Orthogonal Varimax rotation was applied to achieve a simpler structure with greater interpretability. Factor loadings of >0·25 were considered to significantly contribute to the pattern. Within each pattern, negative loadings indicate that the food group is inversely associated with the pattern, whereas positive loadings indicate a direct association. The higher the factor loading of a food group the greater the contribution of that group to the pattern, since the square of the factor loading corresponds to the percentage variance of the food group that is explained by the pattern. Factor scores – a composite measure created for each study unit on each pattern retained(Reference Kim and Mueller11) – were used to study the relationship between patterns and the sociodemographic and socio-economic aspects of the strata. The following variables were used: urban or rural strata and average adult age, education and income. All the continuous variables used in the present analysis – representing the average values of the strata – were categorized according to tertiles of their distribution.

As orthogonal rotation of all patterns retained the guarantee that they are uncorrelated, the sum of the square correlations between absolute nutrient availability and factor scores can be interpreted as the proportion of variance of the nutrient availability that is explained by the patterns(Reference Schulze, Hoffmann and Kroke14). The same analysis was conducted with energy-adjusted nutrient availability, using the residual method, obtained on the basis of the residuals of linear regression models that have the acquired amount of each nutrient as the outcome variable and total energy as the explanatory variable(Reference Willett and Stampfer15). We used Cronbach's α coefficient to evaluate internal consistency for each component. All analyses were carried out using the Stata/IC statistical software package version 9·2 for Windows (StataCorp., College Station, TX, USA). Two-sided significance was determined at P < 0·05.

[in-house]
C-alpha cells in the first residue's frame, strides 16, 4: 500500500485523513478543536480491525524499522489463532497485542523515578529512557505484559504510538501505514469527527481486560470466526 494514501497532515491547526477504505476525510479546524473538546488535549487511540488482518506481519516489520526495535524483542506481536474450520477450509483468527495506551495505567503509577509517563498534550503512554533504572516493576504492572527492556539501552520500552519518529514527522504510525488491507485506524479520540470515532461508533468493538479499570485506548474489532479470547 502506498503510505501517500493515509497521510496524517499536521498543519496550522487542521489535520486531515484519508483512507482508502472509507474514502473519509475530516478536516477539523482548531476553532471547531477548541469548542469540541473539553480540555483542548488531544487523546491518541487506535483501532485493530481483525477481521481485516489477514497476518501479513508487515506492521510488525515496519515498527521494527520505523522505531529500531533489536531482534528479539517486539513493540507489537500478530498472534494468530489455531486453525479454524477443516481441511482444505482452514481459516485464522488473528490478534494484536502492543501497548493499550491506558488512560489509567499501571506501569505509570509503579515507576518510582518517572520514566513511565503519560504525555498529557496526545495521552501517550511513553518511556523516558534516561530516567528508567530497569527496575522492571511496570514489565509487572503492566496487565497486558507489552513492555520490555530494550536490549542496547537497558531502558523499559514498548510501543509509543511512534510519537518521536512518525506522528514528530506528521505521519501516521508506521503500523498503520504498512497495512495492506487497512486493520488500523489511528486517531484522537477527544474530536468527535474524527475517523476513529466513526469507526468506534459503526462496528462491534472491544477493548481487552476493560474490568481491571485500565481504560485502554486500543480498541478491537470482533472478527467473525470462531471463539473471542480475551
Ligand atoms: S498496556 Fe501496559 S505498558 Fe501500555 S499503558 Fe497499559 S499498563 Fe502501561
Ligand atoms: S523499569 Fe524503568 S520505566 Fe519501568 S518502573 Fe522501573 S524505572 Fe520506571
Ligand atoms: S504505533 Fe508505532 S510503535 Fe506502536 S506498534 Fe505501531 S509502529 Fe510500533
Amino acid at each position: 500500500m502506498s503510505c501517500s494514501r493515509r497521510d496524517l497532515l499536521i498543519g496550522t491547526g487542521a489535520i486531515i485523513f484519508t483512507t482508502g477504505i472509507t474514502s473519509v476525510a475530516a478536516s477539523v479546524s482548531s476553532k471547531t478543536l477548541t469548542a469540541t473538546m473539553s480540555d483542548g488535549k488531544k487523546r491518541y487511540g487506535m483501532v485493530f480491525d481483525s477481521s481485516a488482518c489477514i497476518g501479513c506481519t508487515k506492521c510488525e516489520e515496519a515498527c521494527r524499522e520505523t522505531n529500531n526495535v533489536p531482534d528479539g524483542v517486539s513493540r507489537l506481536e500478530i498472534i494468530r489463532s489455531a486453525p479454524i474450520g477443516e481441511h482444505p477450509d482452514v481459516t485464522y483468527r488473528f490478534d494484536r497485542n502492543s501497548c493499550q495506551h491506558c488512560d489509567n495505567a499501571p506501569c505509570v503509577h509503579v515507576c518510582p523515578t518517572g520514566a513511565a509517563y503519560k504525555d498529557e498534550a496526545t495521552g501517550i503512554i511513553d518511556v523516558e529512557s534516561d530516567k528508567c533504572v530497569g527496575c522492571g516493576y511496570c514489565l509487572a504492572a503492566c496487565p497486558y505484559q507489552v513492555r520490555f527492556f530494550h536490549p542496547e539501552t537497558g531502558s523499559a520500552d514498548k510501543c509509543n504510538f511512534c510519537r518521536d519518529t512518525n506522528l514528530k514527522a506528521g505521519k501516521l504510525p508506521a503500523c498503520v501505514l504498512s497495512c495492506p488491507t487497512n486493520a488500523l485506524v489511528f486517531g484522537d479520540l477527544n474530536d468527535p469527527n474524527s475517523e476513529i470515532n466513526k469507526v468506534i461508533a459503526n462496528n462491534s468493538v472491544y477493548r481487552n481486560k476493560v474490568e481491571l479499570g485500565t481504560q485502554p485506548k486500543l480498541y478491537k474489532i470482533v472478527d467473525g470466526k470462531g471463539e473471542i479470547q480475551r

Table 1 presents the sociodemographic and socio-economic characteristics of the household strata. The vast majority lived in urban areas (85 %) and 45 % in the south-east region. Mean per capita monthly income was $US 269, and for one-third of the household strata the monthly income was $US 148 or less. The mean composition of the households was 3·6 members, aged nearly 30 years, and approximately a quarter were headed by women. Individuals under 20 years formed 38 % of the households. The mean number of years of schooling was 7.

Table 1 Demographic and economic characterization of the study units, Brazil, 2002–2003

Two patterns were retained in the factor analysis, which accounted for 42 % of the variance in food acquisition (Table 2). The first was responsible for 29 % and the second for the additional 13 % of total variance.

Table 2 Factor loadings for the two factors found in the principal component analysis